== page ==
I don’t have any preconceived notions, but this important because fantasy adventurers dive into old tombs a lot.

    I really have no preconceived notions or ideas for this part.


    Besides ghosts, can deceased souls interact with the living in any way?

    The answer is yes. I like the idea of heroes communing with the honored dead. It’s just too cool to not use. My only issue is how often does this event occur and how easy is it to do?

    I really like the idea of filial piety (aka ancestor worship) having real world effects. I don’t know if I want something like the Dia Los Meurtes where the dead are close to the living on a special day or if the calendar day doesn’t really matter.

    Besides special days, a lot of ancient cultures had special temples or holy sites where people could talk to the undead. Greek Mythology had a lot of cases where Greek heroes had to consult the dead for advice on their quests.

    If Scarterra has temples or magic nodes where the living can contact the dead it is not going to be a casual thing. Living supplicants who want to talk to dead people will need to bring offerings, pass tests of willpower and endurance and otherwise prove their worthiness. Then there is the old fantasy/mythology chess nut that dead people tend to be cryptic and confusing, assuming they aren’t deliberately lying. Ignorant of what the living person wants to know, or driven crazy by being dead.

    Barring a Dia Los Meurtes situation, I think living people need to go on some kind of personal quest to talk to the dead people, especially if they want to talk to a specific dead person. If a séance participant is not picky, it’s not hard to issue a call to a random dead person. The danger of that approach is most of the dead people waiting on deck to respond to a random séance are jerks.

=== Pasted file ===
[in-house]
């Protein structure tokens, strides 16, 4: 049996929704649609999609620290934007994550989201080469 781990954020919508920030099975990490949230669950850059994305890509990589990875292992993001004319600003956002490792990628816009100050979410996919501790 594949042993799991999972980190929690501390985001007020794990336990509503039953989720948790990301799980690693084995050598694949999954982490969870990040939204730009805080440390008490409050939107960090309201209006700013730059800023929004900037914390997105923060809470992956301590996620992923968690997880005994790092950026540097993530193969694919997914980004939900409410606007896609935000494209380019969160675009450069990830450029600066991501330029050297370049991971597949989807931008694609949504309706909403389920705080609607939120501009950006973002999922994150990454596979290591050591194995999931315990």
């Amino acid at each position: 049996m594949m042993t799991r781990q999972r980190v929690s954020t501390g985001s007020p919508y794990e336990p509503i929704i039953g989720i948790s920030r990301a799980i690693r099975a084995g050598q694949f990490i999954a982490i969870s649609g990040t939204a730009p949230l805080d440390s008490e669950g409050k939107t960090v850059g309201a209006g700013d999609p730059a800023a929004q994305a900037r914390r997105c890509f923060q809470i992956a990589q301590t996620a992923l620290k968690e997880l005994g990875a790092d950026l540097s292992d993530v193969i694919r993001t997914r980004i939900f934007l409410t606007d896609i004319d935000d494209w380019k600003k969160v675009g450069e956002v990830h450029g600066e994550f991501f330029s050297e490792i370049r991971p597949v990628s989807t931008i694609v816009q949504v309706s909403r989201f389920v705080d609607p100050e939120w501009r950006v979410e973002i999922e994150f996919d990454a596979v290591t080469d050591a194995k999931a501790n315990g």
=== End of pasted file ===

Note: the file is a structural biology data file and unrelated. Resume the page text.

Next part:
I also like the idea of Spirit Loas and I don’t have to limit Loas to using ghosts. They could have a means to talk to dead people in the afterlife. At least dead people they have a personal connection to or dead people who are especially interested in meddling with the living.

    For a recap, Spirit Loas means spirit horse. A metaphorical horse can let dead people ride him. When this happens the Loa can access skills and knowledge form the spirit riding him, and the spirit can vicariously enjoy the sensation of being alive.

    Most Spirit Loas are born with the innate talent to invite dead people in. A few wizards can cast spells to mimic the natural talent of a Spirit Loa, but it’s not a common trick most wizards bother with because of how inherently risk being a Loa is. There are less dangerous ways to contact the dead.